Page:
Canadian novelist Margaret Atwood’s prescient science fiction has made her an icon of modern dissent.
On 16 March dozens of Israeli women wore deep-red cloaks and white bonnets to a protest against their government’s judicial-reform plans. They weren’t the first demonstraters to do so. Conceived by Canadian writer Margaret Atwood for her best-selling 1985 novel The Handmaid’s Tale, the outfit has become a fixture of anti-government demonstrations around the world. In the novel, a repressive regime requires “handmaids” – women who are considered the property of the state and forced to bear children – to wear these bonnets and cloaks; since the release of the book’s hit 2017 television adaptation, the “modesty costume” has become a symbol for activists who see parallels between Atwood’s dystopia and their own lives.
“It’s a visual way of protesting,” says the 83-year-old author, speaking to monocle in a book-lined boardroom in the Toronto headquarters of her publisher, Penguin Random House. “People can put on this outfit and get into legislative chambers, and they can’t be kicked out for causing a disturbance because they’re silent.”
Atwood is a prolific writer whose work has spanned poetry, novels, children’s books and graphic novels; her latest collection of short stories, Old Babes in the Wood, was published in March. Over the years, she has also become a sort of guiding figure for her readers. Consuming her views on everything from the US Capitol attack to the sanitisation of Roald Dahl’s work, they look to her for advice about how to navigate these turbulent times.
She tells monocle about the morning after Donald Trump’s election in 2016. “We were still filming the first season of The Handmaid’s Tale and there was a lot of, ‘Oh, no! It’s all coming true!’ from people [working on the show] who had never been through really hard times,” she says. “They thought that this was the worst thing that had ever happened. I said, ‘No, actually it’s not. It can get a lot worse.’”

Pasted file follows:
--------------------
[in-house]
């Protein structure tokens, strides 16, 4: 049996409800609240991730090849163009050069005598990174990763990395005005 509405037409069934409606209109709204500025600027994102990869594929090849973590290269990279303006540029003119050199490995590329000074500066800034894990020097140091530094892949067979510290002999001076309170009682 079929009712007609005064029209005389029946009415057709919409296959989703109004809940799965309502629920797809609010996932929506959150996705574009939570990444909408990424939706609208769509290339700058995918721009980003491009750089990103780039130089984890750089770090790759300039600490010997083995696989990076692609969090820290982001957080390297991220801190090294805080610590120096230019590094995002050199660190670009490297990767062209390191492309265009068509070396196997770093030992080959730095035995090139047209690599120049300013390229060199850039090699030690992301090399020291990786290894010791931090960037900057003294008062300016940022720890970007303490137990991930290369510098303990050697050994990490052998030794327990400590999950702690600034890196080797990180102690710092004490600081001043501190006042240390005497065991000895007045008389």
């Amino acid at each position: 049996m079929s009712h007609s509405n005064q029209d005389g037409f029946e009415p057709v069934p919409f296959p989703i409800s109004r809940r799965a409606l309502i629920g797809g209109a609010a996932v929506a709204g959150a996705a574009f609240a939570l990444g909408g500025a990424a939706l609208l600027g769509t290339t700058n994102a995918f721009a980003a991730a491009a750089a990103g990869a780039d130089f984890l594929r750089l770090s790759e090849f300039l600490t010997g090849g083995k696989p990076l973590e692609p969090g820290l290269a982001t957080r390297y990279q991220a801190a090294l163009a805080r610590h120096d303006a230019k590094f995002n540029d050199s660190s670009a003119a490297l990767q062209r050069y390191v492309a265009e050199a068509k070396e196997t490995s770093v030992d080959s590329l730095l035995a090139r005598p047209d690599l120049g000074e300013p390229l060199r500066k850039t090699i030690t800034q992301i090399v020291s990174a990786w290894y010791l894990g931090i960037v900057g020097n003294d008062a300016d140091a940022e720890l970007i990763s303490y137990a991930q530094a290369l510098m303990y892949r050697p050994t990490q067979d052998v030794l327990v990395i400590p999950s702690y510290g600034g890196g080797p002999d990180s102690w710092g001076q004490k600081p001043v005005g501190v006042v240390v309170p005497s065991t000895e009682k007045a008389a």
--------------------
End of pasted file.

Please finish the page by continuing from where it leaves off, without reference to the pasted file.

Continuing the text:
In several ways, it already has. From the US Supreme Court’s decision to overturn the landmark Roe versus Wade court decision that protected the right to have an abortion to the banning of books from schools and libraries in several parts of the US, authoritarianism seems to be on the rise. Atwood has personal experience of it. The American Library Association lists The Handmaid’s Tale as one of the country’s most regularly banned books; to illustrate the point, Penguin Random House even produced a special edition of the novel made from fireproof paper and filmed the author blasting it with a flame-thrower.
Atwood knows that these aren’t new problems. “Since when have we not had authoritarian people trying to get rid of writing that they didn’t like?” she says. “It’s very old stuff. But it is a symptom of a creeping authoritarianism in some parts of the US.”
Government-mandated restrictions that are disguised as “protective measures” – from Tennessee’s ban on drag shows to the hurdles to accessing gender-affirming healthcare across the US – don’t surprise Atwood either. “People go too far and when they realise that they don’t really like the results, it can be hard to claw back from that,” she says. Politicians with totalitarian tendencies “want to keep things static”, she warns. “They’re at the top and they want to stay there.”
But for Atwood, change is inevitable. “I channel Charles Dickens: it was the best of times, it was the worst of times,” she says. “A lot of things have become worse but [the current political landscape] is also energising people who otherwise would have been sitting there saying that nothing ever happens to take countersteps. You can’t say that nothing ever happens any more.”
1939: Born in Ottawa.
1969: Publishes her first novel, The Edible Woman.
1976: Co-founds the Writers’ Trust of Canada with her partner, Graeme Gibson, and three others to promote the country’s new writing.
1985: The Handmaid’s Tale is published.
2000: Wins the Booker Prize for her novel The Blind Assassin.
2006: Launches the Longpen, a mechanical invention devised to enable authors to sign copies of their books remotely.
2019: Named a Companion of Honour to Queen Elizabeth II for her services to literature and also wins the Booker Prize a second time for The Testaments, the long-anticipated sequel to The Handmaid’s Tale.
2021: Canada’s national postal service unveils a postage stamp in her honour.